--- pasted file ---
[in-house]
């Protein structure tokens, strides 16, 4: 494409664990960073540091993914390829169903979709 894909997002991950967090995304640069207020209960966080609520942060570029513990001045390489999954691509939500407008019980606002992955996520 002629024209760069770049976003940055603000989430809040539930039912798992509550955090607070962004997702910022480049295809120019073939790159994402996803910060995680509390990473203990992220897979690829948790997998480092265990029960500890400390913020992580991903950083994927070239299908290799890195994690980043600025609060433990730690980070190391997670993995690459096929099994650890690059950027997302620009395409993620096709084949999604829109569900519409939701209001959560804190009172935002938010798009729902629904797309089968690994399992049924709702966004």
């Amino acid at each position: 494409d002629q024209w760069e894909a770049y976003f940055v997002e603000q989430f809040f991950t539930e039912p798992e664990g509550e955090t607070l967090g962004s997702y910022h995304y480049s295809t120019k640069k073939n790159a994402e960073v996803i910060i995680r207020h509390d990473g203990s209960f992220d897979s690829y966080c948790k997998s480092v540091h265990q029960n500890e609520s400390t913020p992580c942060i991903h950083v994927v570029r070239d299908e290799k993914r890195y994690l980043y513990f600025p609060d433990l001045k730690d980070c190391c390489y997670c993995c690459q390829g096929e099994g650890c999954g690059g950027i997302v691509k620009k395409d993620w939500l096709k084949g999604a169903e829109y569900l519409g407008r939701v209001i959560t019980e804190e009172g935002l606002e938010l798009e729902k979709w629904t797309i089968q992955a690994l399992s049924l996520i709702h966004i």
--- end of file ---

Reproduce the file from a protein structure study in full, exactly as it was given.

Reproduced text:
[in-house]
């Protein structure tokens, strides 16, 4: 494409664990960073540091993914390829169903979709 894909997002991950967090995304640069207020209960966080609520942060570029513990001045390489999954691509939500407008019980606002992955996520 002629024209760069770049976003940055603000989430809040539930039912798992509550955090607070962004997702910022480049295809120019073939790159994402996803910060995680509390990473203990992220897979690829948790997998480092265990029960500890400390913020992580991903950083994927070239299908290799890195994690980043600025609060433990730690980070190391997670993995690459096929099994650890690059950027997302620009395409993620096709084949999604829109569900519409939701209001959560804190009172935002938010798009729902629904797309089968690994399992049924709702966004």
């Amino acid at each position: 494409d002629q024209w760069e894909a770049y976003f940055v997002e603000q989430f809040f991950t539930e039912p798992e664990g509550e955090t607070l967090g962004s997702y910022h995304y480049s295809t120019k640069k073939n790159a994402e960073v996803i910060i995680r207020h509390d990473g203990s209960f992220d897979s690829y966080c948790k997998s480092v540091h265990q029960n500890e609520s400390t913020p992580c942060i991903h950083v994927v570029r070239d299908e290799k993914r890195y994690l980043y513990f600025p609060d433990l001045k730690d980070c190391c390489y997670c993995c690459q390829g096929e099994g650890c999954g690059g950027i997302v691509k620009k395409d993620w939500l096709k084949g999604a169903e829109y569900l519409g407008r939701v209001i959560t019980e804190e009172g935002l606002e938010l798009e729902k979709w629904t797309i089968q992955a690994l399992s049924l996520i709702h966004i």